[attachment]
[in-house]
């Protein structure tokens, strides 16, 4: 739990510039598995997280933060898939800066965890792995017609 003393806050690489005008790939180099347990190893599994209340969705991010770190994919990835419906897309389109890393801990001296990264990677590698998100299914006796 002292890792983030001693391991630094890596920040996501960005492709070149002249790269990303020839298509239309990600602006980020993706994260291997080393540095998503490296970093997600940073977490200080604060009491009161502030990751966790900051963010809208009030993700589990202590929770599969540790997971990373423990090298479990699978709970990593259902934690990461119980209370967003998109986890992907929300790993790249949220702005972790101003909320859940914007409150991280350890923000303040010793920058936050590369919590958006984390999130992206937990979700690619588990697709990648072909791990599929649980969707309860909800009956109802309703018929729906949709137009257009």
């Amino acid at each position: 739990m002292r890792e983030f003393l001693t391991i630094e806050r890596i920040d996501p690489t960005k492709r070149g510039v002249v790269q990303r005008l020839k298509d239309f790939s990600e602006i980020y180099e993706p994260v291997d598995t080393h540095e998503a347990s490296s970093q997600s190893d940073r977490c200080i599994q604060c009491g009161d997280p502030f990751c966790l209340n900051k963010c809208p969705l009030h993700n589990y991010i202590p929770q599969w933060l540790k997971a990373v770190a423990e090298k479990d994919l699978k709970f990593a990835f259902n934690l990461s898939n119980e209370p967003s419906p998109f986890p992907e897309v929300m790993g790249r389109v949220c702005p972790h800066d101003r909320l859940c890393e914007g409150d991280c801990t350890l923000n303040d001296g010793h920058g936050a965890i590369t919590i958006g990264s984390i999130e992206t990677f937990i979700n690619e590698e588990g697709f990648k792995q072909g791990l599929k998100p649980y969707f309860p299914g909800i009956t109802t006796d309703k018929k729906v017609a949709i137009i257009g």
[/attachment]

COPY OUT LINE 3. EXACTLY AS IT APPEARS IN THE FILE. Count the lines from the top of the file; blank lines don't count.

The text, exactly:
């Amino acid at each position: 739990m002292r890792e983030f003393l001693t391991i630094e806050r890596i920040d996501p690489t960005k492709r070149g510039v002249v790269q990303r005008l020839k298509d239309f790939s990600e602006i980020y180099e993706p994260v291997d598995t080393h540095e998503a347990s490296s970093q997600s190893d940073r977490c200080i599994q604060c009491g009161d997280p502030f990751c966790l209340n900051k963010c809208p969705l009030h993700n589990y991010i202590p929770q599969w933060l540790k997971a990373v770190a423990e090298k479990d994919l699978k709970f990593a990835f259902n934690l990461s898939n119980e209370p967003s419906p998109f986890p992907e897309v929300m790993g790249r389109v949220c702005p972790h800066d101003r909320l859940c890393e914007g409150d991280c801990t350890l923000n303040d001296g010793h920058g936050a965890i590369t919590i958006g990264s984390i999130e992206t990677f937990i979700n690619e590698e588990g697709f990648k792995q072909g791990l599929k998100p649980y969707f309860p299914g909800i009956t109802t006796d309703k018929k729906v017609a949709i137009i257009g």